Hispanic Students At Duke Demand A Nicer Office, Free Trophies

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Blake Neff Reporter
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A Hispanic student group at Duke University has declared that they won’t help the university recruit any additional Hispanic students unless a set of 10 demands are met, which include admitting more illegal immigrants, giving the group more funding, and allocating funds for an annual awards ceremony.

Duke is currently planning a Latino Student Recruitment Weekend, but the members of Mi Gente (“My People”) say they won’t participate unless Duke capitulates to their demands, which were published Monday in The Chronicle.

“The actions that Mi Gente are taking assert that Duke University is not a safe space for Latinx’s and we no longer feel comfortable encouraging prospective students to attend a university where their numbers will be lauded but their humanity ignored,” the group said in its open letter to Duke administrators. Latinx, pronounced “la-teen-ex,” is an alternative ethnic term preferred by some of Latin American descent, which avoids the gendered nature of Latino or Latina.

The demands, paraphrased, are as follows:

  1. Creating a fully-funded Latinx Cultural Center, with its own facility, director, paid program coordinators and student staff. Duke must also fund annual Latinx awards, “celebrating our student leaders for their tireless efforts.”
  2. Creating a bigger office for Mi Gente, “not a janitor’s closet in between two bathrooms.” The office has to be in a prominent, well-trafficked part of campus.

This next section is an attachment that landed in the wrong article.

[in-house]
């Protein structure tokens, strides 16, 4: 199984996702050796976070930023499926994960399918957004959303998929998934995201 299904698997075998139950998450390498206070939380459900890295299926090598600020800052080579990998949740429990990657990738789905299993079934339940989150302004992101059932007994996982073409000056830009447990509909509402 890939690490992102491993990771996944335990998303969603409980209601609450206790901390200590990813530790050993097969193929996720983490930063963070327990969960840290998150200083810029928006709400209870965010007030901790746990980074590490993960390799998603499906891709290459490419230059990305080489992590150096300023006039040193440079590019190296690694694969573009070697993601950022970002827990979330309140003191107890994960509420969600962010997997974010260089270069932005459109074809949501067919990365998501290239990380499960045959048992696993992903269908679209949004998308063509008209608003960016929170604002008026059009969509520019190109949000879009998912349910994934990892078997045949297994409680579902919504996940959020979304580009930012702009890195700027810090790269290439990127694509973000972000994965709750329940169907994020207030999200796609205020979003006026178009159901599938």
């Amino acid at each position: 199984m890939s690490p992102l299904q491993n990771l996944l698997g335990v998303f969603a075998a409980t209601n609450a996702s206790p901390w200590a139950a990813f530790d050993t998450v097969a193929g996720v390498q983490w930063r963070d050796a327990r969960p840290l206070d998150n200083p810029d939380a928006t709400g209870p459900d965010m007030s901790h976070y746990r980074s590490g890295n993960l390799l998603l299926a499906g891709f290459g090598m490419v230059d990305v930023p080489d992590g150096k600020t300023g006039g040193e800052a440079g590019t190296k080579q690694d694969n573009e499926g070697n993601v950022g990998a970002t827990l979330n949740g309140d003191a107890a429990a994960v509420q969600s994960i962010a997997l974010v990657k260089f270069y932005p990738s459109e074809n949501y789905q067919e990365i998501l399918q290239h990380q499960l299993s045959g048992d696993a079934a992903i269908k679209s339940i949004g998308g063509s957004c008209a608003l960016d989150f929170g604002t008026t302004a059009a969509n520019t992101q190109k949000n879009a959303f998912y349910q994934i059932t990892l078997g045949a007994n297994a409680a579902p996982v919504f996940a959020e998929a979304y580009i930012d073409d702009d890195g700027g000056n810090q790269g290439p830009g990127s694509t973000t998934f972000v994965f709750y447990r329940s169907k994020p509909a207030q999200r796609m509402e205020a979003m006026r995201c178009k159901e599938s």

3. Fully funding Latino Student Recruitment Weekend, so that Mi Gente can spend its money on other endeavors.
  4. Hiring more Latinx faculty members in every department, as well as more Latinx psychiatrists and therapists for the student counseling service.
  5. Creating a new Latino Studies department with its own major and tenured faculty members.
  6. Offering need-blind admission to illegal immigrants, and taking affirmative steps to recruit more illegal immigrants to attend Duke.
  7. Instituting a $15 minimum wage for all laborers, “who are predominantly black and brown.”
  8. Holding two hearings a year in which Latinx students can present their testimonies to high-level administrators.
  9. Developing stronger relationships with the local Latinx community, “in all of its diversity.”
  10. Issuing a public apology for Duke’s past negligence towards the Latinx community.

The group gave Duke until Friday to reply to their demands. Thus far, the college hasn’t responded.

The list of demands provoked a quick reply from Alexandra Villasante-Fricke, an alumnus who served as Mi Gente’s co-president back in 2008. Villasante-Fricke argued in a letter to the Chronicle that it was at the least unproductive to simply demand a handout from Duke.

“Maybe I was naive, but I always felt like any other Duke student, regardless of my name or complexion and that I had access to campus resources as an individual and as a campus group leader,” she says in her letter. “My advice to the current leadership of Mi Gente is that you will catch more flies with honey than with vinegar.”

The demands are very similar to those issues last fall by black student groups at schools such as Oberlin College, the University of Missouri, and Duke itself.

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